The thing is, Amazon had offered a very real, very viable alternative with Kindle and publishing through KDP. B&N followed suit with Nook and PubIt. Borders followed through with Kobo. Smashwords offered a one-stop self-pub shop for all other e-book versions. Moreover, though, Amazon has CreateSpace, which is a print-on-demand service. Then there’s Lulu, also a POD. Then there’s iUniverse, which is an expensive but worth-its-money vanity press. Why do I say it’s worth the money? Because it spends a lot of time on developing the author as a brand and as a businessperson, as opposed to just taking the money, printing the books, grabbing the distribution rights, and having done. In other words? Amazon embraced self-publishers with open arms, and gave them a much-needed medium for book distribution.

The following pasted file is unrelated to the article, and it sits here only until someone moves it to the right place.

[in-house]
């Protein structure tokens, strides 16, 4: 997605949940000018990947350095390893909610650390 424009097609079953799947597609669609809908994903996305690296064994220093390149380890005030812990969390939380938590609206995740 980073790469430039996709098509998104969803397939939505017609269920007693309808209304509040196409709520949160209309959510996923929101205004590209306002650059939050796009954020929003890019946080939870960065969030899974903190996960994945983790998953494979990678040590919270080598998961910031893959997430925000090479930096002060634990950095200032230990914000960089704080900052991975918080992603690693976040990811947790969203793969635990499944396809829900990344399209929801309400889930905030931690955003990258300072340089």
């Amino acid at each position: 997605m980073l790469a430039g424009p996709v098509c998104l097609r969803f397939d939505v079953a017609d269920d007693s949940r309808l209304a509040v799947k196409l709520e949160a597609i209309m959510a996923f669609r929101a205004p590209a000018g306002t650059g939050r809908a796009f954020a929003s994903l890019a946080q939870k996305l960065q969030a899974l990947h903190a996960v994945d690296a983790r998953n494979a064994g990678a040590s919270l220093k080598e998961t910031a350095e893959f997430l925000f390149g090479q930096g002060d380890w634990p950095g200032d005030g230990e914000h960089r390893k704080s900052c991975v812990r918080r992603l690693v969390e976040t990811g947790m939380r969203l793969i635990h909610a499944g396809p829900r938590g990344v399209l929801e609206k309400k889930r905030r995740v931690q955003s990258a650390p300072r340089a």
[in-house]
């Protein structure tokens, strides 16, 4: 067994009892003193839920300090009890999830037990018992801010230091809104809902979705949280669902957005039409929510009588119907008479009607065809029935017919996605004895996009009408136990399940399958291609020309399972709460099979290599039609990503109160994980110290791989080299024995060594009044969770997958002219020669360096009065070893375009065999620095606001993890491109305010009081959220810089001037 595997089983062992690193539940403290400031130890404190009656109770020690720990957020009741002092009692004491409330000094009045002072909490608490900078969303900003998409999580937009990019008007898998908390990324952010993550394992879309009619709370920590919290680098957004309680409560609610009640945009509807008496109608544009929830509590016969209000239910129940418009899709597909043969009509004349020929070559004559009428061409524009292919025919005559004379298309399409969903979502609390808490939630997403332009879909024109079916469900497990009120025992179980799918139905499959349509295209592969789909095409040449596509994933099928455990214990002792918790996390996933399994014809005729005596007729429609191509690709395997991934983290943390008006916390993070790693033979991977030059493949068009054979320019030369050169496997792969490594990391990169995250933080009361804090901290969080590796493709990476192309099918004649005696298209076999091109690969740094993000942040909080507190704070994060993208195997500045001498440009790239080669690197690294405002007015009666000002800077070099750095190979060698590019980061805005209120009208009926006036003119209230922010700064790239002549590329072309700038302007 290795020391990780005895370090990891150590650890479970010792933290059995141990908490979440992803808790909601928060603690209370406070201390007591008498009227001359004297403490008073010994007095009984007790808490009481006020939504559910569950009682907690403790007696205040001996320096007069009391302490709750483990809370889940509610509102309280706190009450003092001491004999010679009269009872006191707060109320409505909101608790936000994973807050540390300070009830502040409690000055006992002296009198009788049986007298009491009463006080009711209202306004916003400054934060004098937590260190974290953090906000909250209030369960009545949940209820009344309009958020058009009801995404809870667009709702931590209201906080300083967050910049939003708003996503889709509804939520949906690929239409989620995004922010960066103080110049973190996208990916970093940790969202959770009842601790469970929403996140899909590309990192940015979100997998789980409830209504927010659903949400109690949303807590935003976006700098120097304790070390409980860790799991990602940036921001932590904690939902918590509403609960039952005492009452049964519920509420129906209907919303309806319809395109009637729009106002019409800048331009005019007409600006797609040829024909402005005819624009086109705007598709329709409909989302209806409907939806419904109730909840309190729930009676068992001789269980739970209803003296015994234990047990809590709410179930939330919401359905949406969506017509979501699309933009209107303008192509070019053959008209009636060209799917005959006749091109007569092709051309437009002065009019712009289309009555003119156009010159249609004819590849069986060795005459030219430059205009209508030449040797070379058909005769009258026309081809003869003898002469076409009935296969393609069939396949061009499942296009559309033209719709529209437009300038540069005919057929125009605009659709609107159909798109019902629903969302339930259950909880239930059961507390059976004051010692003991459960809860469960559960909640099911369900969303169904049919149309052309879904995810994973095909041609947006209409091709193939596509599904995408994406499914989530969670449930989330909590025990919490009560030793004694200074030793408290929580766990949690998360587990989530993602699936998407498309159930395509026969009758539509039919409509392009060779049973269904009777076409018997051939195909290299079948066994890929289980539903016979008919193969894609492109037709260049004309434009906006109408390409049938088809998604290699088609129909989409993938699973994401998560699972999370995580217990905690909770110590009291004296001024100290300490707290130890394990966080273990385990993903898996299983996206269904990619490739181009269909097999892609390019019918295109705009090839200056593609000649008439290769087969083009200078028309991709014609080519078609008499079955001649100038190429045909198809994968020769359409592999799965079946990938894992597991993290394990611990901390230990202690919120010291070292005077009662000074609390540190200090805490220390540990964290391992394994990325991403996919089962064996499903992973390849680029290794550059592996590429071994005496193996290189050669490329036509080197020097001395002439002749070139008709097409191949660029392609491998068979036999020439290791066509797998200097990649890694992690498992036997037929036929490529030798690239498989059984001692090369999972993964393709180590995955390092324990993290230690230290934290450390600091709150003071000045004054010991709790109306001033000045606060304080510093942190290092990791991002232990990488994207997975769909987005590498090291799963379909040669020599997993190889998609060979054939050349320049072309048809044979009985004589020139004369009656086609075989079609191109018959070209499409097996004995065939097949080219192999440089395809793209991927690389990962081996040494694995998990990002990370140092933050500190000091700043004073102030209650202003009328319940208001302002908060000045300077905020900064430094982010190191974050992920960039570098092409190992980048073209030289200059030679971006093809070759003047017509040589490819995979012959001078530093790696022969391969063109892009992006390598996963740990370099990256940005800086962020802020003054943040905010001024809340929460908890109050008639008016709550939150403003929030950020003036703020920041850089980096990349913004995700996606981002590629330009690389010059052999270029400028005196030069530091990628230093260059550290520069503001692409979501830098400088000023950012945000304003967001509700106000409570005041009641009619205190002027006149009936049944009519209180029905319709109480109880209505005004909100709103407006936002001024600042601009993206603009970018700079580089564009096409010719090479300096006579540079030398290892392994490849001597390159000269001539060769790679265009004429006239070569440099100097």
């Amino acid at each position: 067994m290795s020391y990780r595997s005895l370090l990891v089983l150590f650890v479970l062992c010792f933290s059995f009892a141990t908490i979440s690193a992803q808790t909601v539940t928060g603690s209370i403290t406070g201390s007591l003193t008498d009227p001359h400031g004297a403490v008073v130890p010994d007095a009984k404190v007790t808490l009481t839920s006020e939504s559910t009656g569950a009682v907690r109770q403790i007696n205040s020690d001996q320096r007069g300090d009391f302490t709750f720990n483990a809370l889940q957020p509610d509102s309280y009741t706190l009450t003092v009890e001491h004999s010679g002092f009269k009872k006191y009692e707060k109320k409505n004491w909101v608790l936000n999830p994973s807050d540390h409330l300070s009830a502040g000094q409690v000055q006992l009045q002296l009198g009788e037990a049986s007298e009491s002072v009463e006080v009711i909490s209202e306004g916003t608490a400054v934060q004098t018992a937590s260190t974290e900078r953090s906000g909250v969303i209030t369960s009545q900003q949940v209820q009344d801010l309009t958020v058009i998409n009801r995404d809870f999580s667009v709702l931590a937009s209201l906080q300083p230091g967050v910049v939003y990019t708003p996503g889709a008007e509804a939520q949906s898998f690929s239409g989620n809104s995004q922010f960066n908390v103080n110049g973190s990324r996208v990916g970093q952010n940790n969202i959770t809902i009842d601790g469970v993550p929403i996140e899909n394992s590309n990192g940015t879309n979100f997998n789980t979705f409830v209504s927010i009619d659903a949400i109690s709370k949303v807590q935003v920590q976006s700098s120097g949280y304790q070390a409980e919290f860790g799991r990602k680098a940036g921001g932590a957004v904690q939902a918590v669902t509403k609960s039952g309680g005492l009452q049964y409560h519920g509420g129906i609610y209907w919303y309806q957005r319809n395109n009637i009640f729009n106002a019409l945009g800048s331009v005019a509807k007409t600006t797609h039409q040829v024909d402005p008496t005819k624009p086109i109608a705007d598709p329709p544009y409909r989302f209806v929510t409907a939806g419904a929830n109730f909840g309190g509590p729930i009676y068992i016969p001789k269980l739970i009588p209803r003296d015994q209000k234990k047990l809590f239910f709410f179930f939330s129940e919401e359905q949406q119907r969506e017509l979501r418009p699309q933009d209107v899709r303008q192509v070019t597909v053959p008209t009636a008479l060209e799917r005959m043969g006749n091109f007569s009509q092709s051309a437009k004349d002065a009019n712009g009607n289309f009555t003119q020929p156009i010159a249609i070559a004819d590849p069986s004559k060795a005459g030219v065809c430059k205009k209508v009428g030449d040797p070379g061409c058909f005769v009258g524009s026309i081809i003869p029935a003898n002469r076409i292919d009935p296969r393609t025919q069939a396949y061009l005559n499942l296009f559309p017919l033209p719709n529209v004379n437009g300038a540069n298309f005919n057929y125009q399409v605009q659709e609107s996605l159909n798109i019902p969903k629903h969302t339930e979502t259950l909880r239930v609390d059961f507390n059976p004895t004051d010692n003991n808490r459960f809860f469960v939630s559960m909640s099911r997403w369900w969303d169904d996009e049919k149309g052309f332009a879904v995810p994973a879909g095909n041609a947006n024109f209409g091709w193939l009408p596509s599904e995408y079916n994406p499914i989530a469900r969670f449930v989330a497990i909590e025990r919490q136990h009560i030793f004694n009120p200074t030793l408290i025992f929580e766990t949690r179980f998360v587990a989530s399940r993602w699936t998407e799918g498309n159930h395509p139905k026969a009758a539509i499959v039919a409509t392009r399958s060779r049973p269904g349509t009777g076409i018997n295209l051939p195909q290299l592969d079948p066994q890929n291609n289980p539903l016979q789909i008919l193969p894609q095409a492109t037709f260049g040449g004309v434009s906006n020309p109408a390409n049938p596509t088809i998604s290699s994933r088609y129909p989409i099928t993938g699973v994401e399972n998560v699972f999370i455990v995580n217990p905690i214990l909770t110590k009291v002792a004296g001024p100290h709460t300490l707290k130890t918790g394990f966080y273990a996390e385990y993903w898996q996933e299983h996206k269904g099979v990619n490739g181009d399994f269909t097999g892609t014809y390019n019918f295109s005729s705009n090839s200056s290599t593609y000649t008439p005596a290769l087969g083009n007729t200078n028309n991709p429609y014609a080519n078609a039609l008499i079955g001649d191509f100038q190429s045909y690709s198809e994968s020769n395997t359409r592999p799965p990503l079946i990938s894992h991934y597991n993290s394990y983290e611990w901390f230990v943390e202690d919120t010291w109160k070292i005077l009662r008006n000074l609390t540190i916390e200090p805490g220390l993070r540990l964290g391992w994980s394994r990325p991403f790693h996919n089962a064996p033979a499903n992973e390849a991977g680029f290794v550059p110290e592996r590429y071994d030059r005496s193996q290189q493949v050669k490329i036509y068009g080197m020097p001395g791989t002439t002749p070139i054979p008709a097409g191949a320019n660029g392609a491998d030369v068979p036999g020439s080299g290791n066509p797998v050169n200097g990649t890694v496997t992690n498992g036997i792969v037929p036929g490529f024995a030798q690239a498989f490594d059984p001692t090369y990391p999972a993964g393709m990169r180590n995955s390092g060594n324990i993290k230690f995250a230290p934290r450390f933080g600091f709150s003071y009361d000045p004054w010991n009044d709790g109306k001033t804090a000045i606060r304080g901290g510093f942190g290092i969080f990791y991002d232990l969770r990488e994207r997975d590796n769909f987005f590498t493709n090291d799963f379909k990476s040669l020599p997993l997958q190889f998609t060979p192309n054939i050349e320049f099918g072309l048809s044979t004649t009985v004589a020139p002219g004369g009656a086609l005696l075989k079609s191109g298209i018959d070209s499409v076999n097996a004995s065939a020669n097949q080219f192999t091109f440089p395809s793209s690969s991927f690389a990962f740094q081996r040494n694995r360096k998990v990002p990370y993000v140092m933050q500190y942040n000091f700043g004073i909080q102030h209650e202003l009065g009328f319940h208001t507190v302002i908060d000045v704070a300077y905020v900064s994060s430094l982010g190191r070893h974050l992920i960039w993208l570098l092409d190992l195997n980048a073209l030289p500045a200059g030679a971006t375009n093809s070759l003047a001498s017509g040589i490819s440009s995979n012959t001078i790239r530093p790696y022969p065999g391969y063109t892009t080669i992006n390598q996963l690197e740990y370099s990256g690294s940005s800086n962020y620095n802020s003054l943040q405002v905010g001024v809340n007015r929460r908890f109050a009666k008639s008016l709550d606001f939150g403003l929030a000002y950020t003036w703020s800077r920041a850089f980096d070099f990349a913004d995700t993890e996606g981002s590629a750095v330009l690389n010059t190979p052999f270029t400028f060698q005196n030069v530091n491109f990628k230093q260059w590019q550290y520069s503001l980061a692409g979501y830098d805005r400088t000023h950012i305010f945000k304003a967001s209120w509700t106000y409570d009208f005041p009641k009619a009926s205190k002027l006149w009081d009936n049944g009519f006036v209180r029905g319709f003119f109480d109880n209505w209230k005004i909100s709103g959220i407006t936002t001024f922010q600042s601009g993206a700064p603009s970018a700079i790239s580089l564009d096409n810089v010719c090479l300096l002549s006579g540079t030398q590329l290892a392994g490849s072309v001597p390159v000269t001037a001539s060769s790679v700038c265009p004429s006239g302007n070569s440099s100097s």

Borders didn’t do the same. Their e-reader popularity was lackluster compared to that of the Kindle and Nook. Borders went bankrupt.
B&N introduced PubIt!, which opens up the door to a self-publishing medium, but would not carry paperbacks from self-pubs. Then it dug in the heels and said that if there is an Amazon impression on the cover, it wouldn’t be stocked in stores, which is a nice way of saying that CreateSpace-printed POD books aren’t welcome.
That decision was a massive screw-up on B&N’s part. Why? Because they have just alienated a source of revenue.